CLABSI

(redirected from Central Line-Associated Bloodstream Infection)
AcronymDefinition
CLABSICentral Line-Associated Bloodstream Infection
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References in periodicals archive ?
Vandijck, "Prevention of central line-associated bloodstream infections through quality improvement interventions: a systematic review and meta-analysis," Clinical Infectious Diseases, vol.
Findings of the International Nosocomial Infection Control Consortium (INICC), part III: Effectiveness of a multidimensional infection control approach to reduce central line-associated bloodstream infections in the neonatal intensive care units of 4 developing countries.
During the last decade, using data from the NHSN of the Centers for Disease Control and Prevention (CDC), researchers have found that rates of HAIs such as central line-associated bloodstream infections (CLABSIs) have decreased substantially (Centers for Disease Control and Prevention 2014).
UPPD indicates units per patient day; CMI, case mix index; CLABSI, central line-associated bloodstream infection; MRSA, methicillin- resistant Staphylococcus aureus; MDRO, multidrug-resistant organisms.
Centers for Disease Control and Prevention, between 2008 and 2016 there was a 50 percent decrease in central line-associated bloodstream infections as well as other common HAIs.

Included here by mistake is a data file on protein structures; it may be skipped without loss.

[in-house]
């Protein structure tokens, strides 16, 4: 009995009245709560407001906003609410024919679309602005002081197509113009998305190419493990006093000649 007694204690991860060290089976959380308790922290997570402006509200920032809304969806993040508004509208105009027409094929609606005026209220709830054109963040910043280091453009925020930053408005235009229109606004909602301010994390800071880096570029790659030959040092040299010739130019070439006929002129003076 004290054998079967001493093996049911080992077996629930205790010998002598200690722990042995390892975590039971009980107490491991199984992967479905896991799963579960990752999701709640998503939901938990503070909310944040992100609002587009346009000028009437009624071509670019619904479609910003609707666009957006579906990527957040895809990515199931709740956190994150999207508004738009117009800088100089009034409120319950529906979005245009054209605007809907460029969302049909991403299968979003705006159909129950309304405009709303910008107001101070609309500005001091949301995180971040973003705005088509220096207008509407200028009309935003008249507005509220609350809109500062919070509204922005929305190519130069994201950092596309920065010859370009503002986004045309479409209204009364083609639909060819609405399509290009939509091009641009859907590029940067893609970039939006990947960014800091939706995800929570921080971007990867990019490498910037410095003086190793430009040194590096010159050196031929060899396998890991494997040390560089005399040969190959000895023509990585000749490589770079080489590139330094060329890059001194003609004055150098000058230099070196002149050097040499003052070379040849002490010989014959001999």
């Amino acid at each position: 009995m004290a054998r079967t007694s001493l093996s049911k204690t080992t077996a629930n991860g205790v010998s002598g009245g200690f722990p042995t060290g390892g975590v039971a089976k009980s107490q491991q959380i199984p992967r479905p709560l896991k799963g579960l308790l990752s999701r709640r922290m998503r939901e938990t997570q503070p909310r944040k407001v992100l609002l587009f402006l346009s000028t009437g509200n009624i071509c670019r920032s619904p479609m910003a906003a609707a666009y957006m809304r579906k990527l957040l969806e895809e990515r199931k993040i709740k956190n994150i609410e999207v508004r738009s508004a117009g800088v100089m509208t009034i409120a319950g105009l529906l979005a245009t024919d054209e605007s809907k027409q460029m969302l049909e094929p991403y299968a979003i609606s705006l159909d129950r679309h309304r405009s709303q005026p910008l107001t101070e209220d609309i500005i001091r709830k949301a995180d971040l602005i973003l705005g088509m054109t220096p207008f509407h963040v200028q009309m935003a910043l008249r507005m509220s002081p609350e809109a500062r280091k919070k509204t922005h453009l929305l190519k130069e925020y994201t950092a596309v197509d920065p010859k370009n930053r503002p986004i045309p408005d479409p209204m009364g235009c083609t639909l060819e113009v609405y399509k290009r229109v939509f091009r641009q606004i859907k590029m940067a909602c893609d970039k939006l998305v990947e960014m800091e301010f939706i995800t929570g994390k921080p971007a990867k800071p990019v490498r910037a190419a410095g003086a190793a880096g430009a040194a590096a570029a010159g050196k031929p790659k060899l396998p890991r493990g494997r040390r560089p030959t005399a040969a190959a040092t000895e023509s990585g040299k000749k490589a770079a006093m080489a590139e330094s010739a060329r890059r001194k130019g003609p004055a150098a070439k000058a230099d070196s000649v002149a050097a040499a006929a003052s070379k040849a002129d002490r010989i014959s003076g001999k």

mucogenicum is the most common RGM implicated in central line-associated bloodstream infections [1].
When we think of HAIs, we usually think of infections that are caused by invasive instruments or medical equipment that has been contaminated by microorganisms--such as catheter-related urinary tract infections (UTI), central line-associated bloodstream infections (CLABSI), and surgical site infections (SSI).
A major cause of bloodstream infections is central line-associated bloodstream infections. Cleveland et al.
Zakhour et al., "Successful salvage of central venous catheters in patients with catheter-related or central line-associated bloodstream infections by using a catheter lock solution consisting of minocycline, EDTA, and 25% ethanol," Antimicrobial Agents and Chemotherapy, vol.
According to CDC's National and State Healthcare-Associated Infections Progress Report updated in March, there was a 50 percent drop in central line-associated bloodstream infections between 2008 and 2014.
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